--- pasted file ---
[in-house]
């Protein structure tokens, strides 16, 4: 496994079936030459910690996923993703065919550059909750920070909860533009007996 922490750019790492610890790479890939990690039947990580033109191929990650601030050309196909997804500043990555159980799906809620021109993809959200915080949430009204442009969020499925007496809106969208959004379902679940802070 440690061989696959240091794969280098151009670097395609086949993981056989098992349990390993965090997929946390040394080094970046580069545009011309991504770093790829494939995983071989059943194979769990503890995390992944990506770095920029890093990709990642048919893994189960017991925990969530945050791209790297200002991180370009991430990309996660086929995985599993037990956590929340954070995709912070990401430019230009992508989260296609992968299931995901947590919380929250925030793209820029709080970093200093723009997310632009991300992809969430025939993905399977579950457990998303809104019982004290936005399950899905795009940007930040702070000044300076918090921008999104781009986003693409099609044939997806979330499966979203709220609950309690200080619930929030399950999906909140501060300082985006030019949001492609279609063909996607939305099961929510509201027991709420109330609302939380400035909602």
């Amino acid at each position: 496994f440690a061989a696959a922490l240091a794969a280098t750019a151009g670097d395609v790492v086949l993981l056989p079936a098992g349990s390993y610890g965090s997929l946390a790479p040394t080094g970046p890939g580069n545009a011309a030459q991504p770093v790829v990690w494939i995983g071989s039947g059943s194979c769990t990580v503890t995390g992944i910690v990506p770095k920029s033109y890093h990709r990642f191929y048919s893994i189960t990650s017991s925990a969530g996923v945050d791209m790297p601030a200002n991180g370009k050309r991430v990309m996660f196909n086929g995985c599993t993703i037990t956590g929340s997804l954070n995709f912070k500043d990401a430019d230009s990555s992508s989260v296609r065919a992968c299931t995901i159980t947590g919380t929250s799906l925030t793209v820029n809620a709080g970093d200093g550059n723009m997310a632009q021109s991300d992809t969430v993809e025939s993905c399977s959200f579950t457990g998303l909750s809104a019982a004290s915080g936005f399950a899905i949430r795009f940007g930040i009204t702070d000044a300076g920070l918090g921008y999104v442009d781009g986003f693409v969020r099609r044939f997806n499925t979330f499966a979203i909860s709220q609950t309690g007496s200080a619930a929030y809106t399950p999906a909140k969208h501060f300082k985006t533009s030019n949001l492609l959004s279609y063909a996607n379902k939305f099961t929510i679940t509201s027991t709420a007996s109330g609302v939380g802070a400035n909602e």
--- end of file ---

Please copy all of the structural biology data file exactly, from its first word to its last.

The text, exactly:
[in-house]
């Protein structure tokens, strides 16, 4: 496994079936030459910690996923993703065919550059909750920070909860533009007996 922490750019790492610890790479890939990690039947990580033109191929990650601030050309196909997804500043990555159980799906809620021109993809959200915080949430009204442009969020499925007496809106969208959004379902679940802070 440690061989696959240091794969280098151009670097395609086949993981056989098992349990390993965090997929946390040394080094970046580069545009011309991504770093790829494939995983071989059943194979769990503890995390992944990506770095920029890093990709990642048919893994189960017991925990969530945050791209790297200002991180370009991430990309996660086929995985599993037990956590929340954070995709912070990401430019230009992508989260296609992968299931995901947590919380929250925030793209820029709080970093200093723009997310632009991300992809969430025939993905399977579950457990998303809104019982004290936005399950899905795009940007930040702070000044300076918090921008999104781009986003693409099609044939997806979330499966979203709220609950309690200080619930929030399950999906909140501060300082985006030019949001492609279609063909996607939305099961929510509201027991709420109330609302939380400035909602």
């Amino acid at each position: 496994f440690a061989a696959a922490l240091a794969a280098t750019a151009g670097d395609v790492v086949l993981l056989p079936a098992g349990s390993y610890g965090s997929l946390a790479p040394t080094g970046p890939g580069n545009a011309a030459q991504p770093v790829v990690w494939i995983g071989s039947g059943s194979c769990t990580v503890t995390g992944i910690v990506p770095k920029s033109y890093h990709r990642f191929y048919s893994i189960t990650s017991s925990a969530g996923v945050d791209m790297p601030a200002n991180g370009k050309r991430v990309m996660f196909n086929g995985c599993t993703i037990t956590g929340s997804l954070n995709f912070k500043d990401a430019d230009s990555s992508s989260v296609r065919a992968c299931t995901i159980t947590g919380t929250s799906l925030t793209v820029n809620a709080g970093d200093g550059n723009m997310a632009q021109s991300d992809t969430v993809e025939s993905c399977s959200f579950t457990g998303l909750s809104a019982a004290s915080g936005f399950a899905i949430r795009f940007g930040i009204t702070d000044a300076g920070l918090g921008y999104v442009d781009g986003f693409v969020r099609r044939f997806n499925t979330f499966a979203i909860s709220q609950t309690g007496s200080a619930a929030y809106t399950p999906a909140k969208h501060f300082k985006t533009s030019n949001l492609l959004s279609y063909a996607n379902k939305f099961t929510i679940t509201s027991t709420a007996s109330g609302v939380g802070a400035n909602e």